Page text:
At the level of propositions (think: types), lambda calculus cannot be used as a language for expressing propositions, because every proposition would then be derivable (inconsistency). Note that this is shown via adding logical symbols (like implication, conjunction, etc.) to the lambda calculus to represent logical propositions, and then using standard deductive inference rules to derive the inconsistency. (This is Curry’s Paradox.)

At the level of proofs of propositions (think: terms of types), untyped lambda calculus is still inconsistent. In particular, if you try to assign types to terms in naïve ways that still let in fixpoint operators, you quickly find that you can produce a proof of any proposition (a term of any type). This is the kind of inconsistency that is usually meant when talking about this kind of thing. (Haskell is logically inconsistent for the same reason: every type has an inhabitant.) There are probably deeper/stronger results lying around about the relationship of nontermination computations leading to trivial proof systems (that don’t involve fixpoint operators), but I don’t know them off the top of my head.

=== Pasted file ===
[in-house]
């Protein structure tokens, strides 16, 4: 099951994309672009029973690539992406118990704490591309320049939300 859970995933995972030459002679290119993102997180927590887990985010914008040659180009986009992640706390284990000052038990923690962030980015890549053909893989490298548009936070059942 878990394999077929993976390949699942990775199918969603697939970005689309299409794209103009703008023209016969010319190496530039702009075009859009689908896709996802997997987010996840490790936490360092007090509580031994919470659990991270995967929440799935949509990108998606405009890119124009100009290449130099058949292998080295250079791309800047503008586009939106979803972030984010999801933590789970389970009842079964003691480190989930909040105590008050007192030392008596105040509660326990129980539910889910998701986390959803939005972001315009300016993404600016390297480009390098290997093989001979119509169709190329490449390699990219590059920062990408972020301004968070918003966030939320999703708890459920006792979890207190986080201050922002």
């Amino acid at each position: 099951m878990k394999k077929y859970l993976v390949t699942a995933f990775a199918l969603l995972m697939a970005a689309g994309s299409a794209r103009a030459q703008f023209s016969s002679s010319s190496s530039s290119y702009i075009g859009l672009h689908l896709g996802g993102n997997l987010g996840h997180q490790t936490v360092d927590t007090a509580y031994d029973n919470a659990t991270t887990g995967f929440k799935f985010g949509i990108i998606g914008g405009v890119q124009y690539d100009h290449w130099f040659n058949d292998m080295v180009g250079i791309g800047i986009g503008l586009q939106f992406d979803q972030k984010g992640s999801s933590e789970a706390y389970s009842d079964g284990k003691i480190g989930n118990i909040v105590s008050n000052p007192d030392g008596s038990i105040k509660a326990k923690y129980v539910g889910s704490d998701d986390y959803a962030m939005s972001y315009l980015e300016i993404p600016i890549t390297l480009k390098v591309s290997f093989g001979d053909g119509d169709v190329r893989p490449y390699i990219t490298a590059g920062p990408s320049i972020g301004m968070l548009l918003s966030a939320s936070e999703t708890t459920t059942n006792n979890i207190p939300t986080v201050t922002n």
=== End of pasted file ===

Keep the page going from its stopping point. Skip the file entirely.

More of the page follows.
(Note that in dependent type theories, lambda calculus is used to represent both types and terms, propositions and proofs. So it’s doubly bad if the types aren’t strong enough to prevent these inconsistencies.)

Anyways. The cause of both of these issues is the unlimited recursion allowed by naïve fixpoint operations. The problem thus becomes how to allow certain fixpoints while remaining consistent, in the senses outlined above. And it turns out to require computational termination of the fixpoints, so there is a single unique solution.

I hope this Wikipedia article will clear up further confusion you may have: https://en.wikipedia.org/wiki/Deductive_lambda_calculus